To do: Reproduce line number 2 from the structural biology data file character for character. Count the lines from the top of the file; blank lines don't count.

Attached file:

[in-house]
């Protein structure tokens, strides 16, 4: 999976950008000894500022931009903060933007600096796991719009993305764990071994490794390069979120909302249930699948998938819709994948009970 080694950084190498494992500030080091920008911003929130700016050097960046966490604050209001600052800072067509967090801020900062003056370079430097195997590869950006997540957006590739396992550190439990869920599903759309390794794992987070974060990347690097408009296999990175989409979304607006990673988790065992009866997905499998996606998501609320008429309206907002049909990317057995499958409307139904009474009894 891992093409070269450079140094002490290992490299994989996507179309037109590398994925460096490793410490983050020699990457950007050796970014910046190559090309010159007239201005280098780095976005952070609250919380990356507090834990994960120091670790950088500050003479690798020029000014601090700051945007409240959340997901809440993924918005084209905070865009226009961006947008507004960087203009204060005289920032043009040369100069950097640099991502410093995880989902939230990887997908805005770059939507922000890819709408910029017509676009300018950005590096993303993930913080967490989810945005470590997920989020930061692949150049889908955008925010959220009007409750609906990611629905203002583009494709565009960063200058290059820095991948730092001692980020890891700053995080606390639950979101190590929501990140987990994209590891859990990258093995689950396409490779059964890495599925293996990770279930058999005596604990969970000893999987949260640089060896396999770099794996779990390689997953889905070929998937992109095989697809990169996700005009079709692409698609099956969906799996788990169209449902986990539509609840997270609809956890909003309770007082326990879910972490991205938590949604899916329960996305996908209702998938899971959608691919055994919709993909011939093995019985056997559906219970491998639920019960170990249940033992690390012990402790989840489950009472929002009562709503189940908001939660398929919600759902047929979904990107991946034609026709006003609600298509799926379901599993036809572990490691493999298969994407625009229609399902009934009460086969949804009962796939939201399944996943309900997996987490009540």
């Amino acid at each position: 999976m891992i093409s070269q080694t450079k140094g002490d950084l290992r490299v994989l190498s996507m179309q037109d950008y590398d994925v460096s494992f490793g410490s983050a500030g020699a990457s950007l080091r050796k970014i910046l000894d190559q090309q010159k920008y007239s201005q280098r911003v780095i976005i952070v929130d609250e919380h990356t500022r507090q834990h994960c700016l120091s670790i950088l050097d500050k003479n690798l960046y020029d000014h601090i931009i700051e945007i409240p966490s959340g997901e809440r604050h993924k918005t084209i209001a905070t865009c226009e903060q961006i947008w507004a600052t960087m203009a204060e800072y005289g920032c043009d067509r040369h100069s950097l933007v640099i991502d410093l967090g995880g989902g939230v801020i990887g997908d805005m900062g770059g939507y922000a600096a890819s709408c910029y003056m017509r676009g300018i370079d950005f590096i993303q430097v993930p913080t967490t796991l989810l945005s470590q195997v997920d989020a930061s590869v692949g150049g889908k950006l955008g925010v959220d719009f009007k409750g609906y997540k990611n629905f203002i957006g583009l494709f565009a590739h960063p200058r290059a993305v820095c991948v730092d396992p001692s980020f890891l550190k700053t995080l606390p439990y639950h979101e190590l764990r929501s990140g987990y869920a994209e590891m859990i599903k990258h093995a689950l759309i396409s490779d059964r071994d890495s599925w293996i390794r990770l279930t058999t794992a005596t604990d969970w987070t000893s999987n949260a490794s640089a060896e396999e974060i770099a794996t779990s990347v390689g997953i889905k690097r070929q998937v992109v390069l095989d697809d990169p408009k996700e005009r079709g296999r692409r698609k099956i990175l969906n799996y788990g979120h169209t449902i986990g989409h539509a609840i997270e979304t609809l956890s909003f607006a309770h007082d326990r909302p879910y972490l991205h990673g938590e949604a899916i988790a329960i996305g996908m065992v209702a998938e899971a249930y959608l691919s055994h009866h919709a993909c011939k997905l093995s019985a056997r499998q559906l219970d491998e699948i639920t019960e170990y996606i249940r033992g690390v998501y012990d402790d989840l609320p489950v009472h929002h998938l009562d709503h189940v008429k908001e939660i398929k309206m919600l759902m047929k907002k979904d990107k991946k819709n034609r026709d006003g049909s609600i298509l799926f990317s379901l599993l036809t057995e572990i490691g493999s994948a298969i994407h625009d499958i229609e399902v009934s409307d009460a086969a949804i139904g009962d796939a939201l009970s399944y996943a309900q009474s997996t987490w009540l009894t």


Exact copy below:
């Protein structure tokens, strides 16, 4: 999976950008000894500022931009903060933007600096796991719009993305764990071994490794390069979120909302249930699948998938819709994948009970 080694950084190498494992500030080091920008911003929130700016050097960046966490604050209001600052800072067509967090801020900062003056370079430097195997590869950006997540957006590739396992550190439990869920599903759309390794794992987070974060990347690097408009296999990175989409979304607006990673988790065992009866997905499998996606998501609320008429309206907002049909990317057995499958409307139904009474009894 891992093409070269450079140094002490290992490299994989996507179309037109590398994925460096490793410490983050020699990457950007050796970014910046190559090309010159007239201005280098780095976005952070609250919380990356507090834990994960120091670790950088500050003479690798020029000014601090700051945007409240959340997901809440993924918005084209905070865009226009961006947008507004960087203009204060005289920032043009040369100069950097640099991502410093995880989902939230990887997908805005770059939507922000890819709408910029017509676009300018950005590096993303993930913080967490989810945005470590997920989020930061692949150049889908955008925010959220009007409750609906990611629905203002583009494709565009960063200058290059820095991948730092001692980020890891700053995080606390639950979101190590929501990140987990994209590891859990990258093995689950396409490779059964890495599925293996990770279930058999005596604990969970000893999987949260640089060896396999770099794996779990390689997953889905070929998937992109095989697809990169996700005009079709692409698609099956969906799996788990169209449902986990539509609840997270609809956890909003309770007082326990879910972490991205938590949604899916329960996305996908209702998938899971959608691919055994919709993909011939093995019985056997559906219970491998639920019960170990249940033992690390012990402790989840489950009472929002009562709503189940908001939660398929919600759902047929979904990107991946034609026709006003609600298509799926379901599993036809572990490691493999298969994407625009229609399902009934009460086969949804009962796939939201399944996943309900997996987490009540």